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PenBlock Profile Author: Steven L Nelson

We try to cover some of our independent authors who support our website. Today we have a profile from one of our favorite authors - Steven L Nelson.

I've always been fascinated by story telling and the power of words - from Rocky, to Jurassic Park, the cartoons of child-hood to epics such as Trinity or even the Twilight series. Anyone with an interest in writing has to ask
the question - how does a book about vampire teen love become so popular? When you read it you realize quickly - it's not the fangs or the magic that does it. It's the shy boy and girl, the anxiety of not knowing the others'
thoughts, the ramped emotion and butterflies of your first love - relived in a gloomy small town, ie. anywhere America. We like Bella and Edward because they are so familiar.

Take the Karate Kid. Uprooted from his home, the foreign kid is dogged by the new boys, a David/Goliath story that is etched in the human psyche. The kid has to build skills and make allies to survive, otherwise the outcome is hopeless - and you lose interest. Survival must be possible. The raw emotion between the characters, Daniel's frustration and determination and the interplay between Johnny and the gang, we relive those scenes from our own histories. The closer our own past is to what's happening on the screen, or in the pages, the stronger our emotional reaction.

Imitation is the greatest form of flattery, and growing up we would make up our own versions of Dragon Ball and role-playing games. That interest continued and developed into creating video game modifications (including a
fully playable Civil War mod for the game Ghost Recon), completing a degree in History before finally delving into novel writing.

I've tried to make a point in my writing to look at the everyday person and shy away from the "great-hero" stories, where one person carries the day and everyone else, the little people (and by extension the viewer and reader), are mere spectators. I've tried to look for and think of fascinating "every-day" heroes who change the world, without wearing a crown.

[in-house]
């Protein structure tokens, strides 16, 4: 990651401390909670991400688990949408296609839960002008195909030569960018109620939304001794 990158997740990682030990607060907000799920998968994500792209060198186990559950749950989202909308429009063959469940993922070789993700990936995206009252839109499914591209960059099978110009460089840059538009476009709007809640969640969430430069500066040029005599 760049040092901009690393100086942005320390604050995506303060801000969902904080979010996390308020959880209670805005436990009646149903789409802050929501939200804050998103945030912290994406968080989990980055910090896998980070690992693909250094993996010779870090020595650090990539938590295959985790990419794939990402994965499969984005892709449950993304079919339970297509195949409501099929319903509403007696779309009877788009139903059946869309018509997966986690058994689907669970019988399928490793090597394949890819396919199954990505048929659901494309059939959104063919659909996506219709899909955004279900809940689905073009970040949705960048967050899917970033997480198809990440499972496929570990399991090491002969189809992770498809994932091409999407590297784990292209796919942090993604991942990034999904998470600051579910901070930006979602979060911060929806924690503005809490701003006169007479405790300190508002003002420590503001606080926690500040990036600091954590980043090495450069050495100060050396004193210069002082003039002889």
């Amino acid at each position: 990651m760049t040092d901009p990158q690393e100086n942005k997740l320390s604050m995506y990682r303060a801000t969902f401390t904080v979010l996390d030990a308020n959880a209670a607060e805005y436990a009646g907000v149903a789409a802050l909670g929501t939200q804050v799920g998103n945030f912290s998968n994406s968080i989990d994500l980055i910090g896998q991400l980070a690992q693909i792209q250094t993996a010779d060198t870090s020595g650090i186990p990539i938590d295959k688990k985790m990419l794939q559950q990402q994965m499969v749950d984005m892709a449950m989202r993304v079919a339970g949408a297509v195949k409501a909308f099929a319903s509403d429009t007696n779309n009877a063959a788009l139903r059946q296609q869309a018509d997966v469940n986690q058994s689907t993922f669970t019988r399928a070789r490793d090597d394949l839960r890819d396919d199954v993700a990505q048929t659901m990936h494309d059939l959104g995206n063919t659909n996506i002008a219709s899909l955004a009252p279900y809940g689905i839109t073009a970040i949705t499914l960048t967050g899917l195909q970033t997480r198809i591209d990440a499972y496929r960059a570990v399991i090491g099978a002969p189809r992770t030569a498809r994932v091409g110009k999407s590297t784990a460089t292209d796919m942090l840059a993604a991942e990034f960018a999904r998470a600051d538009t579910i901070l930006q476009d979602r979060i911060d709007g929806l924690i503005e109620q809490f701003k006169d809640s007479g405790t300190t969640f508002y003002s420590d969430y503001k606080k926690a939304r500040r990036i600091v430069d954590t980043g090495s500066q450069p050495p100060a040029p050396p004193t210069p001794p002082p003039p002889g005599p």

As a business person in my day job, we are constantly trying to make ourselves relevant to our clients and bring them something worthwhile - so that we can keep getting paid. The same holds true for book writing if it is
a business - how am I innovating and bringing the reader something new? What am I writing that is so good that people will pay me for it? One day it hit me.

Let me take my philosophy on story-telling and make it real. Why does the reader get to be a lazy spectator? I want to bring them to the story, literally! You will have to make the earth-shattering choices of your characters and live with the consequences, good or bad. We all remember these interactive fiction books growing up - why isn't fiction still written this way? I guess I'll have to do it myself...

As a compulsive writer, I have at least twenty novel ideas at various stages of completion. The work I have underway now follows a group of Visigoth youths in the rough and tumble declining years of the Roman Empire. Next, I have a Civil War novel following a young couple, falling in love, as we read the letters they wrote each other as the war came crashing down on their home town in Virginia.

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Steve Nelson's picture
Steve Nelson

Thanks Mike!

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